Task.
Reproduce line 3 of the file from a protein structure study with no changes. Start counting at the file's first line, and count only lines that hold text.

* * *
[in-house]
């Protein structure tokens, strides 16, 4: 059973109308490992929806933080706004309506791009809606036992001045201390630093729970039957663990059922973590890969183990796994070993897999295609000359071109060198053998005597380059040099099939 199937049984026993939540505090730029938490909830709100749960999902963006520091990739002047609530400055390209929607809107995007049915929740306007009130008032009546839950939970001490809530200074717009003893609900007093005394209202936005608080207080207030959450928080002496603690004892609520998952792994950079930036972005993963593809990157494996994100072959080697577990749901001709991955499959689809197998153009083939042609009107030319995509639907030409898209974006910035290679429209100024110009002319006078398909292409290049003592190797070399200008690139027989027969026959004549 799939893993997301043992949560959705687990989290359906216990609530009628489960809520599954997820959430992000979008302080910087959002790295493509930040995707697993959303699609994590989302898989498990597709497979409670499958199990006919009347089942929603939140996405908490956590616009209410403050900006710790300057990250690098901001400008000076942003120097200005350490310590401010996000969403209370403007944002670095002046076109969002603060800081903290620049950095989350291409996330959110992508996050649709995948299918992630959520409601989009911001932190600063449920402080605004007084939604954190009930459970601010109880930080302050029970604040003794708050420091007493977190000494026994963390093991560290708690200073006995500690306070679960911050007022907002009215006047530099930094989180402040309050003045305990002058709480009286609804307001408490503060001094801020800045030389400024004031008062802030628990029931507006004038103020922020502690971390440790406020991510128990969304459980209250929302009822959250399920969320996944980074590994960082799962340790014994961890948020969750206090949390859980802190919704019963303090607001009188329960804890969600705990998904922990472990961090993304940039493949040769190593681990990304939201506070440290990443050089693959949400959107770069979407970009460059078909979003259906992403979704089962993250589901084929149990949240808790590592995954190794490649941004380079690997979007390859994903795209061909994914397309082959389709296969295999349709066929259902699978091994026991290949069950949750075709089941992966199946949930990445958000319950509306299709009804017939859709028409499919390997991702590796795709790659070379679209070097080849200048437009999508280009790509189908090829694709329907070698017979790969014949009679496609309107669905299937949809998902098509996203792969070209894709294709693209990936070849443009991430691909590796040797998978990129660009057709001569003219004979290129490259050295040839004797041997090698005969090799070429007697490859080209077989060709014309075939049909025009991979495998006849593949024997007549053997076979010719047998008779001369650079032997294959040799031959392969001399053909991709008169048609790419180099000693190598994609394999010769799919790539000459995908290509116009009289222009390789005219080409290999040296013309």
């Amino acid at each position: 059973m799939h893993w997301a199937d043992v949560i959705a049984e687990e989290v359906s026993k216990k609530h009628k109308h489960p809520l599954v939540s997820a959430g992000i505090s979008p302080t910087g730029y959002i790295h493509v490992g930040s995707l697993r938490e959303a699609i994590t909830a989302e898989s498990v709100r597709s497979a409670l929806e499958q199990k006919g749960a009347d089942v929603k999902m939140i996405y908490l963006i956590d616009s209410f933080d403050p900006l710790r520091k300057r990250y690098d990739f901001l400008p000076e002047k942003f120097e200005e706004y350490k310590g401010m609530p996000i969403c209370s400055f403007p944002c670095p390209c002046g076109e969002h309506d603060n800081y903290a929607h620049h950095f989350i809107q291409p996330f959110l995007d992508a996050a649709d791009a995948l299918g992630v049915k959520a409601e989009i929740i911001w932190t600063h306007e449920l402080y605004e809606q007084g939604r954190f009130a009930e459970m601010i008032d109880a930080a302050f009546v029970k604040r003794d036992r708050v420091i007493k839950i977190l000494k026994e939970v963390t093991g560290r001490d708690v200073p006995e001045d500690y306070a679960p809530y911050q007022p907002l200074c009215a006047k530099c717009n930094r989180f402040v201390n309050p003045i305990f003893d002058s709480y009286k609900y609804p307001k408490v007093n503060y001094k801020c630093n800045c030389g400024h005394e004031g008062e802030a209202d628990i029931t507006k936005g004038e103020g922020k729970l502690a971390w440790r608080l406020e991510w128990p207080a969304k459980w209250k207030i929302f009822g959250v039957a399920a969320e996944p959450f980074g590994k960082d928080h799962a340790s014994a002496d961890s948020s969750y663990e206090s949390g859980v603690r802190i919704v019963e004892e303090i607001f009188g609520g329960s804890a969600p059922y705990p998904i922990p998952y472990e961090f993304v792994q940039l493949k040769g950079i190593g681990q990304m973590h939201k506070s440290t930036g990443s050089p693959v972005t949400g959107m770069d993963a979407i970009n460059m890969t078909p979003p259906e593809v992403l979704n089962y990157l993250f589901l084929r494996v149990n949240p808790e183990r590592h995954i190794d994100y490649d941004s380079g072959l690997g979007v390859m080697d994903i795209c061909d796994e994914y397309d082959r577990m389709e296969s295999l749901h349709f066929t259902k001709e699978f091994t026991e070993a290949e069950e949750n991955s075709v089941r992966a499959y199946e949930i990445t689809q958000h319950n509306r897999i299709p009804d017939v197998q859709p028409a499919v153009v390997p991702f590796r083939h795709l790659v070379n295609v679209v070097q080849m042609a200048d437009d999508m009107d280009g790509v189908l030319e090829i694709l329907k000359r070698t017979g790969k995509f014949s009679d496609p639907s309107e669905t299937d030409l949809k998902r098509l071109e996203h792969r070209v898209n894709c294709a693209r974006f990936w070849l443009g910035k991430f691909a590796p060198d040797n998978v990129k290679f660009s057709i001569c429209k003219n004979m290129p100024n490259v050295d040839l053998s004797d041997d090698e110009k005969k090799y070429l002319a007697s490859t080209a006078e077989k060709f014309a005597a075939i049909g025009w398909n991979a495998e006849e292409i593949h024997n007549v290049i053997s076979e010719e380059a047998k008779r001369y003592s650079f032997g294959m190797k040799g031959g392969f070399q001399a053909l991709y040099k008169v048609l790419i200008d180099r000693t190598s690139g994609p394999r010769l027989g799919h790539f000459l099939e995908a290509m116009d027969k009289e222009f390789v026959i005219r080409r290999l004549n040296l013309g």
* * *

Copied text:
């Amino acid at each position: 059973m799939h893993w997301a199937d043992v949560i959705a049984e687990e989290v359906s026993k216990k609530h009628k109308h489960p809520l599954v939540s997820a959430g992000i505090s979008p302080t910087g730029y959002i790295h493509v490992g930040s995707l697993r938490e959303a699609i994590t909830a989302e898989s498990v709100r597709s497979a409670l929806e499958q199990k006919g749960a009347d089942v929603k999902m939140i996405y908490l963006i956590d616009s209410f933080d403050p900006l710790r520091k300057r990250y690098d990739f901001l400008p000076e002047k942003f120097e200005e706004y350490k310590g401010m609530p996000i969403c209370s400055f403007p944002c670095p390209c002046g076109e969002h309506d603060n800081y903290a929607h620049h950095f989350i809107q291409p996330f959110l995007d992508a996050a649709d791009a995948l299918g992630v049915k959520a409601e989009i929740i911001w932190t600063h306007e449920l402080y605004e809606q007084g939604r954190f009130a009930e459970m601010i008032d109880a930080a302050f009546v029970k604040r003794d036992r708050v420091i007493k839950i977190l000494k026994e939970v963390t093991g560290r001490d708690v200073p006995e001045d500690y306070a679960p809530y911050q007022p907002l200074c009215a006047k530099c717009n930094r989180f402040v201390n309050p003045i305990f003893d002058s709480y009286k609900y609804p307001k408490v007093n503060y001094k801020c630093n800045c030389g400024h005394e004031g008062e802030a209202d628990i029931t507006k936005g004038e103020g922020k729970l502690a971390w440790r608080l406020e991510w128990p207080a969304k459980w209250k207030i929302f009822g959250v039957a399920a969320e996944p959450f980074g590994k960082d928080h799962a340790s014994a002496d961890s948020s969750y663990e206090s949390g859980v603690r802190i919704v019963e004892e303090i607001f009188g609520g329960s804890a969600p059922y705990p998904i922990p998952y472990e961090f993304v792994q940039l493949k040769g950079i190593g681990q990304m973590h939201k506070s440290t930036g990443s050089p693959v972005t949400g959107m770069d993963a979407i970009n460059m890969t078909p979003p259906e593809v992403l979704n089962y990157l993250f589901l084929r494996v149990n949240p808790e183990r590592h995954i190794d994100y490649d941004s380079g072959l690997g979007v390859m080697d994903i795209c061909d796994e994914y397309d082959r577990m389709e296969s295999l749901h349709f066929t259902k001709e699978f091994t026991e070993a290949e069950e949750n991955s075709v089941r992966a499959y199946e949930i990445t689809q958000h319950n509306r897999i299709p009804d017939v197998q859709p028409a499919v153009v390997p991702f590796r083939h795709l790659v070379n295609v679209v070097q080849m042609a200048d437009d999508m009107d280009g790509v189908l030319e090829i694709l329907k000359r070698t017979g790969k995509f014949s009679d496609p639907s309107e669905t299937d030409l949809k998902r098509l071109e996203h792969r070209v898209n894709c294709a693209r974006f990936w070849l443009g910035k991430f691909a590796p060198d040797n998978v990129k290679f660009s057709i001569c429209k003219n004979m290129p100024n490259v050295d040839l053998s004797d041997d090698e110009k005969k090799y070429l002319a007697s490859t080209a006078e077989k060709f014309a005597a075939i049909g025009w398909n991979a495998e006849e292409i593949h024997n007549v290049i053997s076979e010719e380059a047998k008779r001369y003592s650079f032997g294959m190797k040799g031959g392969f070399q001399a053909l991709y040099k008169v048609l790419i200008d180099r000693t190598s690139g994609p394999r010769l027989g799919h790539f000459l099939e995908a290509m116009d027969k009289e222009f390789v026959i005219r080409r290999l004549n040296l013309g």